Sunday, August 31, 2014

John Tory's critics complain about TIF but fail to admit all urgent transit relief plans will cost taxpayers eventually

I'm getting a little tired of John Tory critics picking apart his "Smart Track" proposal as "risky" and "dangerous" simply because he hopes to finance it with tax-increment financing or TIF.   

Such a plan could fall well short of paying the city's $3 billion share of Tory's plan, forcing taxpayers to pay in other ways.   John Barber is the latest to offer his condemnation. 

Here's the truth: it doesn't matter if TIF will pay Toronto's entire share of Tory's Smart Track plan or any new rapid transit line plan.  If TIF fails in the future to do so, the money will have to come from elsewhere.  How was that ever not going to be the case?

From Olivia Chow's campaign (when Warren Kinsella was running the war room), we only heard attacks on Tory for somehow flip flopping on his proposal to make a Yonge Street relief line his top priority.  Tory's not flip flopping; he's simply fleshing out a plan that works.  Her campaign hasn't attacked Tory's financing plans (that I recall at least), because they aren't talking about their own financing much at all.

To build the kind of relief we need on our subway grid, we either need to electrify and re-purpose existing rail stock to create the relief sooner.   Or we build it elsewhere from scratch and take many more years to do it.

Tory at least showed he can think creatively by rightfully using existing rail lines to better integrate TTC with GO and produce the results we desperately need much faster and probably cheaper (as using existing surface lines instead of tunneling through the city is cheaper by definition.)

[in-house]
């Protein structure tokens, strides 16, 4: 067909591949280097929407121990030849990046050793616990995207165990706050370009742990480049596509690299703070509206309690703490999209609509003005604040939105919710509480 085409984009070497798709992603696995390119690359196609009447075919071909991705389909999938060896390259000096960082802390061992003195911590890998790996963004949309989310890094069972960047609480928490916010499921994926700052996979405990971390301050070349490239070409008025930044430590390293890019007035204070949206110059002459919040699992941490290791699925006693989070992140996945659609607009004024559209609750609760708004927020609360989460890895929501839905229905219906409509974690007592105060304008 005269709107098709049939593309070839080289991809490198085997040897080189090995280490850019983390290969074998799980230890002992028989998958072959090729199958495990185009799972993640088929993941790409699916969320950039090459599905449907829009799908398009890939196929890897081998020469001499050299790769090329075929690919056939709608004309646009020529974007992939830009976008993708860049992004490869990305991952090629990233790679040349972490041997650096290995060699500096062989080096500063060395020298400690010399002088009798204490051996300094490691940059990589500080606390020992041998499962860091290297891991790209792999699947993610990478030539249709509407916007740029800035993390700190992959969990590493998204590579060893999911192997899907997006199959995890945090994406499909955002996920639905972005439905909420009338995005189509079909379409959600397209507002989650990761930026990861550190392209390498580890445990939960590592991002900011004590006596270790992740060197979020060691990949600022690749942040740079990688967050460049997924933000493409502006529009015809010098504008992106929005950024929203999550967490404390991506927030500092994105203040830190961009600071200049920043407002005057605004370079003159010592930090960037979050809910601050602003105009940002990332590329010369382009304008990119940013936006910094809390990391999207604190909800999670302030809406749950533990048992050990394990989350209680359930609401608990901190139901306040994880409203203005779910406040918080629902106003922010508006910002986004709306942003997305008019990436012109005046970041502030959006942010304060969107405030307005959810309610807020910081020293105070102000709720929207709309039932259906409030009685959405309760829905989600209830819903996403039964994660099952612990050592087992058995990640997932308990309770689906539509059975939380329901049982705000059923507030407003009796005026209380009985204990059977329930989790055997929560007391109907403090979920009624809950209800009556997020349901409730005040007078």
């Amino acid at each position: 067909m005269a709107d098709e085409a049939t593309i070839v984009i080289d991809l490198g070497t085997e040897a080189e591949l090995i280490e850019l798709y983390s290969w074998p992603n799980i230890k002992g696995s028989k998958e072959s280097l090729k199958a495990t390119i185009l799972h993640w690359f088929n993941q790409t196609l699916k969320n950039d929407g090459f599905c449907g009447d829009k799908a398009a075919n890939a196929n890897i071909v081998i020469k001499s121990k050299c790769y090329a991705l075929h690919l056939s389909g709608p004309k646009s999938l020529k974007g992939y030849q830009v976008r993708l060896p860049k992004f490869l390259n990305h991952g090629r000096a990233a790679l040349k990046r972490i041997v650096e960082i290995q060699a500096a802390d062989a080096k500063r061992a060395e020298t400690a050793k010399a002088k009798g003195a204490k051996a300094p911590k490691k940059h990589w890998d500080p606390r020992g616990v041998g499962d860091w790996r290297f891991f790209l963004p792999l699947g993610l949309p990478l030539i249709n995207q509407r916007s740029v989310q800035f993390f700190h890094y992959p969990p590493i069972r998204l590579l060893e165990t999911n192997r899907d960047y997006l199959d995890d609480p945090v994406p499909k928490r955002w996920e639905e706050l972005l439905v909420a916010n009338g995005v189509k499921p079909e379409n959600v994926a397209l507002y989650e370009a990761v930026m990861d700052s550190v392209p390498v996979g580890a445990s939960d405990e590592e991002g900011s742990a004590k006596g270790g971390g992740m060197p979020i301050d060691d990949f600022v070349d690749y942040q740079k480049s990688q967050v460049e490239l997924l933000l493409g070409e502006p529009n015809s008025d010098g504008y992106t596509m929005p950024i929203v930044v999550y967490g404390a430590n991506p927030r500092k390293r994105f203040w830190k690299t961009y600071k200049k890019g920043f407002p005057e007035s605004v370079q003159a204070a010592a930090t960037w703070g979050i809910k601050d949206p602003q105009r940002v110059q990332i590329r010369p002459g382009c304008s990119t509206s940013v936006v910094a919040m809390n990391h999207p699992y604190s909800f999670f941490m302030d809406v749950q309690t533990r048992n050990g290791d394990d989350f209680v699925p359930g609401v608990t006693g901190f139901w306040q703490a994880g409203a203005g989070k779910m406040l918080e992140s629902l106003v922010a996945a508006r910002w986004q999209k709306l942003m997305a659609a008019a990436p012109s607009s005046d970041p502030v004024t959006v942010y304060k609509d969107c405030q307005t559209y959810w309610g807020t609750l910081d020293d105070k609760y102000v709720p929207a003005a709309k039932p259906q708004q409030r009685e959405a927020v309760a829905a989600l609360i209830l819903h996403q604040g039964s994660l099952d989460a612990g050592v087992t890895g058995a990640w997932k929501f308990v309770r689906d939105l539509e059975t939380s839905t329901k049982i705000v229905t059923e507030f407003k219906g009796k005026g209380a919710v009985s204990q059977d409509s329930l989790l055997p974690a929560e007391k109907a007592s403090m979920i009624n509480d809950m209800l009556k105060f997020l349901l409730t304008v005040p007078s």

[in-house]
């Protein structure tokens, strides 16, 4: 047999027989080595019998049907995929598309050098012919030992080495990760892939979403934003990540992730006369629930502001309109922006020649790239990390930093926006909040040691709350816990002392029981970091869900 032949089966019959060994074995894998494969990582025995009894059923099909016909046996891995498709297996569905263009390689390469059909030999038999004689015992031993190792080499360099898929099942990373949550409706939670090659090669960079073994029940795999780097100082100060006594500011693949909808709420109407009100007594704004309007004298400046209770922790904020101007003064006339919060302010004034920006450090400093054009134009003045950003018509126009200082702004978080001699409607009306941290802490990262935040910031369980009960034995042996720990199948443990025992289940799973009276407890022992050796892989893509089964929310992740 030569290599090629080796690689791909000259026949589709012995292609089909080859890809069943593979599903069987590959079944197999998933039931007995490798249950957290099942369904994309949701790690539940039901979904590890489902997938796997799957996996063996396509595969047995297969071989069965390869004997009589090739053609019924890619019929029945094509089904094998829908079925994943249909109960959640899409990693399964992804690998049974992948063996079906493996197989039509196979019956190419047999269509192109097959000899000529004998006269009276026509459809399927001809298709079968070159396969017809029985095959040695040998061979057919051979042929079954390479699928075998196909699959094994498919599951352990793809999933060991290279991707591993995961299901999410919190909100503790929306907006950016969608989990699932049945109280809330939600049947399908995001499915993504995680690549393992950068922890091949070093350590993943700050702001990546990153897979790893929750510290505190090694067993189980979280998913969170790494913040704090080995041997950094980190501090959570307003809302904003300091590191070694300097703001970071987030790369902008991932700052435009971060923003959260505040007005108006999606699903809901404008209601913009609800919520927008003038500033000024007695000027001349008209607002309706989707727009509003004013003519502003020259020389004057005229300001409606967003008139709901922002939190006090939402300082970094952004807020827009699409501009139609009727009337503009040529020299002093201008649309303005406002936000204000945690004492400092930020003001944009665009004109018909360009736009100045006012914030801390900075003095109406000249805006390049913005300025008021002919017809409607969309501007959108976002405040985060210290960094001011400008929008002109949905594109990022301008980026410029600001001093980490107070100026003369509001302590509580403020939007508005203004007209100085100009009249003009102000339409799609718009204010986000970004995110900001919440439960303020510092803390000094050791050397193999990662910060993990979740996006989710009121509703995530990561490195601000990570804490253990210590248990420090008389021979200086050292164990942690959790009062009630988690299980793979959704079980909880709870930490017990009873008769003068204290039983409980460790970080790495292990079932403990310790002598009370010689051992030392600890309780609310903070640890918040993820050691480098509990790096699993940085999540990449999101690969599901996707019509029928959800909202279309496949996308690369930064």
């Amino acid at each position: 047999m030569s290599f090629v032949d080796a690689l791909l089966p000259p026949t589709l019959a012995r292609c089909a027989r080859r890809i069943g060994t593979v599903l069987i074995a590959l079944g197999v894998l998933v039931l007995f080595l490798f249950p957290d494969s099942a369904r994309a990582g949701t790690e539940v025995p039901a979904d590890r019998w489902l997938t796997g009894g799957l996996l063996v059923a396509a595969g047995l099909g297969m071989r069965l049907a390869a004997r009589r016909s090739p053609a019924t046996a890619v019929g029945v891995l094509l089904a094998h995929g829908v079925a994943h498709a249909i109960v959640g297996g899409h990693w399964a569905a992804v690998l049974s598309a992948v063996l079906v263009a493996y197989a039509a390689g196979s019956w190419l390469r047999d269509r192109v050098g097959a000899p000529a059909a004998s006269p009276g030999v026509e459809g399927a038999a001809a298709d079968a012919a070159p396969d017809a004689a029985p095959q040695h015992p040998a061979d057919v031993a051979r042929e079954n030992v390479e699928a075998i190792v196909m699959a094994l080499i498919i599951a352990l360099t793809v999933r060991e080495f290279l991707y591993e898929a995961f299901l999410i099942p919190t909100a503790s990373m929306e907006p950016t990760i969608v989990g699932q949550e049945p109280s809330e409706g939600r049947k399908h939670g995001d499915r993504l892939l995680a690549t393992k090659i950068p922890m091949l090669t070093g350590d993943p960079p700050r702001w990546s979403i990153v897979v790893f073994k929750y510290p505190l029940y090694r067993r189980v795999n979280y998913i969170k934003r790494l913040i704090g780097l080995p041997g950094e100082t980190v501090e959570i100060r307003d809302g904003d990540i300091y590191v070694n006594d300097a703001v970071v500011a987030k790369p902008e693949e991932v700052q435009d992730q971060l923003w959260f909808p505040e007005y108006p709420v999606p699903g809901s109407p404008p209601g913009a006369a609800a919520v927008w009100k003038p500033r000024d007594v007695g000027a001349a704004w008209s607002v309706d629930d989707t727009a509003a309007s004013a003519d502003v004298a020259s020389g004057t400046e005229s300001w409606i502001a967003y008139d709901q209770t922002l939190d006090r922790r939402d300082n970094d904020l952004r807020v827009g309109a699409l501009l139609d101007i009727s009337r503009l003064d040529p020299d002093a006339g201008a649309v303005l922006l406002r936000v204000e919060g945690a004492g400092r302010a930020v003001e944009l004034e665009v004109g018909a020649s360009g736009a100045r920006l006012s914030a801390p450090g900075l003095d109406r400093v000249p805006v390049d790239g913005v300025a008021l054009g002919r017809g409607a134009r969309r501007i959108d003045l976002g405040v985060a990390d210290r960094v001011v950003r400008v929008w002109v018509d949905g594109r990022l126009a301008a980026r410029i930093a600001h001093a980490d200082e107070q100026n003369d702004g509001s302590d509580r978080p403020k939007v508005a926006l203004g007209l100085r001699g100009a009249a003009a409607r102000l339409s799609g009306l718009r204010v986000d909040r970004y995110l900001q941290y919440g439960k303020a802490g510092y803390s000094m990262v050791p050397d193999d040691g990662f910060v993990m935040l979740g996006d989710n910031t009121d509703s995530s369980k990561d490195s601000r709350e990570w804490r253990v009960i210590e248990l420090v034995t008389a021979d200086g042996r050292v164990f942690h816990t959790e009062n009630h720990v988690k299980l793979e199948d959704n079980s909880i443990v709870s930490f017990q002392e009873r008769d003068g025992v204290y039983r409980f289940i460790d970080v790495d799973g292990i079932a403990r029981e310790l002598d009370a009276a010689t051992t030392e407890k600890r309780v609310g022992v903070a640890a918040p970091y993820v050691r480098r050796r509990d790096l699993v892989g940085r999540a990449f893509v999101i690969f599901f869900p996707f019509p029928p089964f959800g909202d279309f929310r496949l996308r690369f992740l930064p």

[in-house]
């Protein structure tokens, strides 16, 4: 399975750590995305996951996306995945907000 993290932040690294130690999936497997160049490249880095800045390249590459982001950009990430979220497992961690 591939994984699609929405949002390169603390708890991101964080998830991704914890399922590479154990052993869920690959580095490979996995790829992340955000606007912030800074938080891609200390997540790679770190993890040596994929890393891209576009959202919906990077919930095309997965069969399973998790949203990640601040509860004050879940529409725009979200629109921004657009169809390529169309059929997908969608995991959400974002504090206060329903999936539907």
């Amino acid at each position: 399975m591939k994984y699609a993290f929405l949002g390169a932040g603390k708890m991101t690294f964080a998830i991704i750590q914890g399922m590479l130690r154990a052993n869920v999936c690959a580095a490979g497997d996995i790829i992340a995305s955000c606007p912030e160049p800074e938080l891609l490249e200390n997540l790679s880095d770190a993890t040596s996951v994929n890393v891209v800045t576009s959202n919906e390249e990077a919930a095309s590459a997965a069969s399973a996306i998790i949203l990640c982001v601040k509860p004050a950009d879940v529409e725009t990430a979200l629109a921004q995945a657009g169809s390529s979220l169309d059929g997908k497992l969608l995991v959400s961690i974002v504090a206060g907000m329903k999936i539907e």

The idea is sound and even inspired Chow to copy it for a good chunk of her own transit plan.

I like Chow's overall transit positions more.   I admit they will cost city taxpayers billions to fully implement.  Her plan to expand bus service by 10% will also cost even more.   She hasn't fully explained how she'll finance all these ideas either.  David Soknacki, whose transit plan is very similar to Chow's plan, at least has admitted his proposals will mean big tax increases and fare increases.

But to say Tory's plan is somehow "dangerous" for taxpayers while offering no equal criticism to Chow's plan or Soknacki's plan, is disingenuous and just plain wrong.

1 comment:

Kirby Evans said...

It seems to me that all municipal governments are in a double bind. The fact is that until the federal and provincial governments make a major commitment (and when I say major, I mean the kind of massive social change that capitalist nations made in the 1800s and during the Great Depression) to public transportation, our municipal governments will be working with a hodge-podge of expensive half-solutions that will eventually make our major cities look like third world messes like Manila or Sao Pualo.